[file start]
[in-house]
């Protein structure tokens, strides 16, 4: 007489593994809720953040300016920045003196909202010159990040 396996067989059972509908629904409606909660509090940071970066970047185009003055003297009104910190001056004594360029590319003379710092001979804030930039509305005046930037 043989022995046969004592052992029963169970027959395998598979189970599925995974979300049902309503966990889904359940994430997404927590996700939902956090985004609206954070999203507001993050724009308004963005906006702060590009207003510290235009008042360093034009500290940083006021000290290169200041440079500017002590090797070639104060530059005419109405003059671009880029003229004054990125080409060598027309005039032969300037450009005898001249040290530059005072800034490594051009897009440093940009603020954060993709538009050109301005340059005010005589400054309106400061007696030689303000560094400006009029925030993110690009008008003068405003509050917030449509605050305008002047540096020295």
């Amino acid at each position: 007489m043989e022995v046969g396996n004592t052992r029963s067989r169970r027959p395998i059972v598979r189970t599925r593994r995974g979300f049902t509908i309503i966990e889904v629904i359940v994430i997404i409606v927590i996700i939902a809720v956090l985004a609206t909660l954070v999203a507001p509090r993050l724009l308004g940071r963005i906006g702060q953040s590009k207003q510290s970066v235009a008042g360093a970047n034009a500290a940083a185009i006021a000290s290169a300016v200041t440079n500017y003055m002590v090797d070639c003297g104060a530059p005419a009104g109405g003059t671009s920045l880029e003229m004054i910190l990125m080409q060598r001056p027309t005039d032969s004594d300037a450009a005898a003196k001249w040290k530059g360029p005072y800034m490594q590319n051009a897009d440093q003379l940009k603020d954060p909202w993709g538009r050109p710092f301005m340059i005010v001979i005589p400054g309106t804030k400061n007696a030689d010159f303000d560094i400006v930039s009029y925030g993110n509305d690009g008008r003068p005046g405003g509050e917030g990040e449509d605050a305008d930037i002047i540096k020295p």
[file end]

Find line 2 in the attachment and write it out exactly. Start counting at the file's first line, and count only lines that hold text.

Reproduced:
């Protein structure tokens, strides 16, 4: 007489593994809720953040300016920045003196909202010159990040 396996067989059972509908629904409606909660509090940071970066970047185009003055003297009104910190001056004594360029590319003379710092001979804030930039509305005046930037 043989022995046969004592052992029963169970027959395998598979189970599925995974979300049902309503966990889904359940994430997404927590996700939902956090985004609206954070999203507001993050724009308004963005906006702060590009207003510290235009008042360093034009500290940083006021000290290169200041440079500017002590090797070639104060530059005419109405003059671009880029003229004054990125080409060598027309005039032969300037450009005898001249040290530059005072800034490594051009897009440093940009603020954060993709538009050109301005340059005010005589400054309106400061007696030689303000560094400006009029925030993110690009008008003068405003509050917030449509605050305008002047540096020295």